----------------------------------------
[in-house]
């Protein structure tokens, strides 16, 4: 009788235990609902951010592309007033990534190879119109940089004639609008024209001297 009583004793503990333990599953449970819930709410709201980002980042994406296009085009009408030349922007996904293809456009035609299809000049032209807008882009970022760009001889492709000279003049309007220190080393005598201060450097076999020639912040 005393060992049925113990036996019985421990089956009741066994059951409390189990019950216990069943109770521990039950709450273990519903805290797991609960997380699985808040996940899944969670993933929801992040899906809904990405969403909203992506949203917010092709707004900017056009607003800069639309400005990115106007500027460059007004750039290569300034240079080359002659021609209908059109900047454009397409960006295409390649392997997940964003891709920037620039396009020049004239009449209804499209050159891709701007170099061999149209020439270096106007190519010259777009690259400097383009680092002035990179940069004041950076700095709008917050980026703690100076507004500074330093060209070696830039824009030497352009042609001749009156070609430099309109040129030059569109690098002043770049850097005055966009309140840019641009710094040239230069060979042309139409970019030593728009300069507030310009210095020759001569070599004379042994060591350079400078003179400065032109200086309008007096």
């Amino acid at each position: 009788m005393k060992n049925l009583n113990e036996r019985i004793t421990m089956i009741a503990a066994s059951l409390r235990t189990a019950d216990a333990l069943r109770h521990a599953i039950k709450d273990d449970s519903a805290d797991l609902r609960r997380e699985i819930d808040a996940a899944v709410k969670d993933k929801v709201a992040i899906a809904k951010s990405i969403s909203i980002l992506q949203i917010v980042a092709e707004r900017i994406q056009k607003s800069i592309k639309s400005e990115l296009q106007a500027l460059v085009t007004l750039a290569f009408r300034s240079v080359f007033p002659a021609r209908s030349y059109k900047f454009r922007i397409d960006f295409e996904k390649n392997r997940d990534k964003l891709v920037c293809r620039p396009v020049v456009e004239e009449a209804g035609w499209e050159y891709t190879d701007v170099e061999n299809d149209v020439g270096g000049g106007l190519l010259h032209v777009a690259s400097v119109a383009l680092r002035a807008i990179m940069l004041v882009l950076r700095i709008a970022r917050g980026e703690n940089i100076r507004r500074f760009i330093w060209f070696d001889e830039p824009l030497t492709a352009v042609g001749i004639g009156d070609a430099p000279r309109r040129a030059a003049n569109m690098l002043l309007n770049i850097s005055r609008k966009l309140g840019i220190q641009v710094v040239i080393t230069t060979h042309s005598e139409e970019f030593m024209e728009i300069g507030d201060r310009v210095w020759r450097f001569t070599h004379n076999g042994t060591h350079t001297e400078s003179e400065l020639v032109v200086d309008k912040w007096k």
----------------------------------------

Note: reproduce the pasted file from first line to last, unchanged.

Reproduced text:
[in-house]
């Protein structure tokens, strides 16, 4: 009788235990609902951010592309007033990534190879119109940089004639609008024209001297 009583004793503990333990599953449970819930709410709201980002980042994406296009085009009408030349922007996904293809456009035609299809000049032209807008882009970022760009001889492709000279003049309007220190080393005598201060450097076999020639912040 005393060992049925113990036996019985421990089956009741066994059951409390189990019950216990069943109770521990039950709450273990519903805290797991609960997380699985808040996940899944969670993933929801992040899906809904990405969403909203992506949203917010092709707004900017056009607003800069639309400005990115106007500027460059007004750039290569300034240079080359002659021609209908059109900047454009397409960006295409390649392997997940964003891709920037620039396009020049004239009449209804499209050159891709701007170099061999149209020439270096106007190519010259777009690259400097383009680092002035990179940069004041950076700095709008917050980026703690100076507004500074330093060209070696830039824009030497352009042609001749009156070609430099309109040129030059569109690098002043770049850097005055966009309140840019641009710094040239230069060979042309139409970019030593728009300069507030310009210095020759001569070599004379042994060591350079400078003179400065032109200086309008007096």
């Amino acid at each position: 009788m005393k060992n049925l009583n113990e036996r019985i004793t421990m089956i009741a503990a066994s059951l409390r235990t189990a019950d216990a333990l069943r109770h521990a599953i039950k709450d273990d449970s519903a805290d797991l609902r609960r997380e699985i819930d808040a996940a899944v709410k969670d993933k929801v709201a992040i899906a809904k951010s990405i969403s909203i980002l992506q949203i917010v980042a092709e707004r900017i994406q056009k607003s800069i592309k639309s400005e990115l296009q106007a500027l460059v085009t007004l750039a290569f009408r300034s240079v080359f007033p002659a021609r209908s030349y059109k900047f454009r922007i397409d960006f295409e996904k390649n392997r997940d990534k964003l891709v920037c293809r620039p396009v020049v456009e004239e009449a209804g035609w499209e050159y891709t190879d701007v170099e061999n299809d149209v020439g270096g000049g106007l190519l010259h032209v777009a690259s400097v119109a383009l680092r002035a807008i990179m940069l004041v882009l950076r700095i709008a970022r917050g980026e703690n940089i100076r507004r500074f760009i330093w060209f070696d001889e830039p824009l030497t492709a352009v042609g001749i004639g009156d070609a430099p000279r309109r040129a030059a003049n569109m690098l002043l309007n770049i850097s005055r609008k966009l309140g840019i220190q641009v710094v040239i080393t230069t060979h042309s005598e139409e970019f030593m024209e728009i300069g507030d201060r310009v210095w020759r450097f001569t070599h004379n076999g042994t060591h350079t001297e400078s003179e400065l020639v032109v200086d309008k912040w007096k």